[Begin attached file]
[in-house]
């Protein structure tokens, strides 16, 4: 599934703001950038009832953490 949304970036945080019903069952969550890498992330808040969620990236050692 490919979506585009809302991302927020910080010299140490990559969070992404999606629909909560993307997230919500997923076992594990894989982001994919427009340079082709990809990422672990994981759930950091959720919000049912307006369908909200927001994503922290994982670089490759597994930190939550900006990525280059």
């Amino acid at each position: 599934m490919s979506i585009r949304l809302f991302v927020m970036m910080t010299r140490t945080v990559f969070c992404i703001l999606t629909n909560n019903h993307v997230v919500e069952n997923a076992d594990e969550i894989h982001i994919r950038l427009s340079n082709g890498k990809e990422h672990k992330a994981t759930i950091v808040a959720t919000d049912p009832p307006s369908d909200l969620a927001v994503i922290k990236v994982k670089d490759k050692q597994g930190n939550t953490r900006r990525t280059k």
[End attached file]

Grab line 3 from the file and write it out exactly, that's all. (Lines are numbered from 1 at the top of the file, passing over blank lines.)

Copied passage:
């Amino acid at each position: 599934m490919s979506i585009r949304l809302f991302v927020m970036m910080t010299r140490t945080v990559f969070c992404i703001l999606t629909n909560n019903h993307v997230v919500e069952n997923a076992d594990e969550i894989h982001i994919r950038l427009s340079n082709g890498k990809e990422h672990k992330a994981t759930i950091v808040a959720t919000d049912p009832p307006s369908d909200l969620a927001v994503i922290k990236v994982k670089d490759k050692q597994g930190n939550t953490r900006r990525t280059k």